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European Union to authorize UK to filter child porn

April 3, 2009 · 

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www.ecommerce-journal.com, April 03, 2009

Child pornography is often distributed via DVDs not the internet

Child pornography is often distributed via DVDs not the internet

According to The Register report, The European Union wishes new laws to be created to give governments the power to force ISPs to block child pornography. This move among other things will enable the UK Home Office to impose filtering technology on small ISPs who say they cannot afford it, or argue it is ineffective.

Article 18 of the proposal for an EU framework decision on “combating the sexual abuse, sexual exploitation of children and child pornography”, states: “Each Member State shall take the necessary measures to enable the competent judicial or police authorities to order or similarly obtain the blocking of access by internet users to internet pages containing or disseminating child pornography, subject to adequate safeguards.” As soon as it is adopted EU framework decision will oblige member states to bring national law in line with its provisions.

The UK has been at the vanguard of internet filtering against child pornography in Europe. While Germany announced plans to create its own IWF-style (Internet Watch Foundation) blocklist only this January, British Cleanfeed, a BT-developed system, was launched in 2004.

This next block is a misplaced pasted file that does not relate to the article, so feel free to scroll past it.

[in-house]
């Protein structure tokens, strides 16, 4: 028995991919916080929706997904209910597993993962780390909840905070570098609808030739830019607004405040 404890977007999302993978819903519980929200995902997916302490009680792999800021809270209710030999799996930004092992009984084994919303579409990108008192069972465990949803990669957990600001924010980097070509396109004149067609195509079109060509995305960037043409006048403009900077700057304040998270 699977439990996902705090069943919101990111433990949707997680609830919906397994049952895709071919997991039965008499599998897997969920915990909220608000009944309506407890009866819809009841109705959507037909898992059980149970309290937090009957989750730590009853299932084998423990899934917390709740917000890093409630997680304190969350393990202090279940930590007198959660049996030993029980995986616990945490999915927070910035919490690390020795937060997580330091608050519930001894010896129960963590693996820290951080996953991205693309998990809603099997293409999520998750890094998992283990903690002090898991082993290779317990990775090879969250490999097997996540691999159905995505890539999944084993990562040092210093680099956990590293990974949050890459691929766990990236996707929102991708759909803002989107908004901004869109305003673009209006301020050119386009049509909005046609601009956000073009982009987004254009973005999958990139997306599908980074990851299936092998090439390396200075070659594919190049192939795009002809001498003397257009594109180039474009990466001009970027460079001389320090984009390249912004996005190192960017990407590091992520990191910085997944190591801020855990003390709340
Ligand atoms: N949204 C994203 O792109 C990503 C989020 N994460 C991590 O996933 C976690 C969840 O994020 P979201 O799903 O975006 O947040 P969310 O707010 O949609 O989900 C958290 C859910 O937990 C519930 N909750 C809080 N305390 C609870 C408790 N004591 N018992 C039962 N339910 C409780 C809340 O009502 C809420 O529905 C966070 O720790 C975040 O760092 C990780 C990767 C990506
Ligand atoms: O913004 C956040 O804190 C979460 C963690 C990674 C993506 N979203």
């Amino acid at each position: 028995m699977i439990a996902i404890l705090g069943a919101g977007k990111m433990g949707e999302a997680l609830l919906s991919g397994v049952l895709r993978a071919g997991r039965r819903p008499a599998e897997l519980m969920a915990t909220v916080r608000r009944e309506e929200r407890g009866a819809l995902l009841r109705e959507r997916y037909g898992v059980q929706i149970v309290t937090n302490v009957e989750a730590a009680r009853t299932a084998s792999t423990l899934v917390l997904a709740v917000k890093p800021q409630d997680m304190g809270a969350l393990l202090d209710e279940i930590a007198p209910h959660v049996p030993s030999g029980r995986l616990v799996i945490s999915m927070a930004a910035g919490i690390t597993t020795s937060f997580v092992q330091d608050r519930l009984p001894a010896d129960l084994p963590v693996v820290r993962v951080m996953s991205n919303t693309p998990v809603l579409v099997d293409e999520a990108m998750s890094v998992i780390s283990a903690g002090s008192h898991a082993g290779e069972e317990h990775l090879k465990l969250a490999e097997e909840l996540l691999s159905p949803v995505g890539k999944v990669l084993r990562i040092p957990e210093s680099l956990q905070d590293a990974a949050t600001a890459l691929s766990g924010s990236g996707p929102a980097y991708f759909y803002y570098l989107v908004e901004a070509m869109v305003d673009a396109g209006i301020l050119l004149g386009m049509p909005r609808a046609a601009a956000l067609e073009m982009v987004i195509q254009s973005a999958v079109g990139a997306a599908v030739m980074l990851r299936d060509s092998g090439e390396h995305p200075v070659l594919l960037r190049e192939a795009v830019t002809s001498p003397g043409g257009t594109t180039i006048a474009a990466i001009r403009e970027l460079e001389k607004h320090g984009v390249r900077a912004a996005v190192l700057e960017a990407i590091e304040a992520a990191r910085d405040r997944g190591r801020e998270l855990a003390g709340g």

All the major ISPs in the UK currently use the child pornography blocklist curated by the IWF. Thus Cleanfeed checks IP addresses against the list and blocks users from accessing their content. Child protection charities complained last month that some 700,000 internet UK connections served by small ISPs were still able to access material on the IWF blocklist. They also pointed out that in 2006 the Home Office had promised to make all the providers implement filters by the end of 2007.

For all that, small ISPs like Zen have so far resisted government pressure to filter voluntarily, arguing the expense of new hardware needed to run the system, minimal technical knowledge that are required to circumvent the “politically motivated” IWF blocklist and that it has no effect on the trade in images of abuse.

The NSPCC has a strong belief that the reduced chance of accidental exposure to child pornography trough a filtered internet connection reduces the risk of offending.

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